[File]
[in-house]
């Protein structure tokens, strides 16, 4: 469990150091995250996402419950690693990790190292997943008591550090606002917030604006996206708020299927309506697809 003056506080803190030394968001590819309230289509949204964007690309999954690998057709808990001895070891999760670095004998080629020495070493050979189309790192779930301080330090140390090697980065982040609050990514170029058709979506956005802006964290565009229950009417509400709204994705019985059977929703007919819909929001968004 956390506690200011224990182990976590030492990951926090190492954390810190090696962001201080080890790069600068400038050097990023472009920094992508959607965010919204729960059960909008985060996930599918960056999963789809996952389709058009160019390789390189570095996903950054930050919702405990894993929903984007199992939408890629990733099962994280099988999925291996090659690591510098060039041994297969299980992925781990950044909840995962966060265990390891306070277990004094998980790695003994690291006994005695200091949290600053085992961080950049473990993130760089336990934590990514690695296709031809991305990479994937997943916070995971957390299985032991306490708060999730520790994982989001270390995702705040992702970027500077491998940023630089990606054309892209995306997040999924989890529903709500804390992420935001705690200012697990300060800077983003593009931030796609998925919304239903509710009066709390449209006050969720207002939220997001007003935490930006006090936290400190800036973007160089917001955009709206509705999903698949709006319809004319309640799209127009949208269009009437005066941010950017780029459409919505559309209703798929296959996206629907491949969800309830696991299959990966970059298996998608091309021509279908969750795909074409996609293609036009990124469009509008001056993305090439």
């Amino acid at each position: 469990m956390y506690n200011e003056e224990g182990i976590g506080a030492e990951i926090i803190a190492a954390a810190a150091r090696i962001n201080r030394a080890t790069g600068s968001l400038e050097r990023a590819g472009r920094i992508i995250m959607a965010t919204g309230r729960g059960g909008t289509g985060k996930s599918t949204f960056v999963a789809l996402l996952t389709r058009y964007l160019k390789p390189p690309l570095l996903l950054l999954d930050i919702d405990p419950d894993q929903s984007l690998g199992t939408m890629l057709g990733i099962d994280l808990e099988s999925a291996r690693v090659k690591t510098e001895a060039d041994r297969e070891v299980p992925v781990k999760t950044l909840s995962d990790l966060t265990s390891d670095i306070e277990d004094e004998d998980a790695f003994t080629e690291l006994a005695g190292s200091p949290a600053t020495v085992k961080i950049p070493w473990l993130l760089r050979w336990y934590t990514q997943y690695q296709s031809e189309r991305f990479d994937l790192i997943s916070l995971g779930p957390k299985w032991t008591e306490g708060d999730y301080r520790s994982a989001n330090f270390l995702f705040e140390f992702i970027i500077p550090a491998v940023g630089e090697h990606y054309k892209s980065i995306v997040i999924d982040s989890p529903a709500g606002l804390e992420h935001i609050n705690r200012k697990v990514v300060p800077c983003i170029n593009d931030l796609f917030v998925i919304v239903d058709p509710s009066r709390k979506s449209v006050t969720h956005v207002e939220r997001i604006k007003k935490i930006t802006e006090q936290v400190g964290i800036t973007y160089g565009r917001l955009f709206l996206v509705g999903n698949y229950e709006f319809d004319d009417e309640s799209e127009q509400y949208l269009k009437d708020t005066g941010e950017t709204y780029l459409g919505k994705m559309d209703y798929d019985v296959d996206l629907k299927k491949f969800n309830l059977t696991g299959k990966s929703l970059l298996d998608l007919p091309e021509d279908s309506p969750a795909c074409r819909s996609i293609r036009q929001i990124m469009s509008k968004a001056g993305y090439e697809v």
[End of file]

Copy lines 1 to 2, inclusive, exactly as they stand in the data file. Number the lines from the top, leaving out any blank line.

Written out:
[in-house]
């Protein structure tokens, strides 16, 4: 469990150091995250996402419950690693990790190292997943008591550090606002917030604006996206708020299927309506697809 003056506080803190030394968001590819309230289509949204964007690309999954690998057709808990001895070891999760670095004998080629020495070493050979189309790192779930301080330090140390090697980065982040609050990514170029058709979506956005802006964290565009229950009417509400709204994705019985059977929703007919819909929001968004 956390506690200011224990182990976590030492990951926090190492954390810190090696962001201080080890790069600068400038050097990023472009920094992508959607965010919204729960059960909008985060996930599918960056999963789809996952389709058009160019390789390189570095996903950054930050919702405990894993929903984007199992939408890629990733099962994280099988999925291996090659690591510098060039041994297969299980992925781990950044909840995962966060265990390891306070277990004094998980790695003994690291006994005695200091949290600053085992961080950049473990993130760089336990934590990514690695296709031809991305990479994937997943916070995971957390299985032991306490708060999730520790994982989001270390995702705040992702970027500077491998940023630089990606054309892209995306997040999924989890529903709500804390992420935001705690200012697990300060800077983003593009931030796609998925919304239903509710009066709390449209006050969720207002939220997001007003935490930006006090936290400190800036973007160089917001955009709206509705999903698949709006319809004319309640799209127009949208269009009437005066941010950017780029459409919505559309209703798929296959996206629907491949969800309830696991299959990966970059298996998608091309021509279908969750795909074409996609293609036009990124469009509008001056993305090439």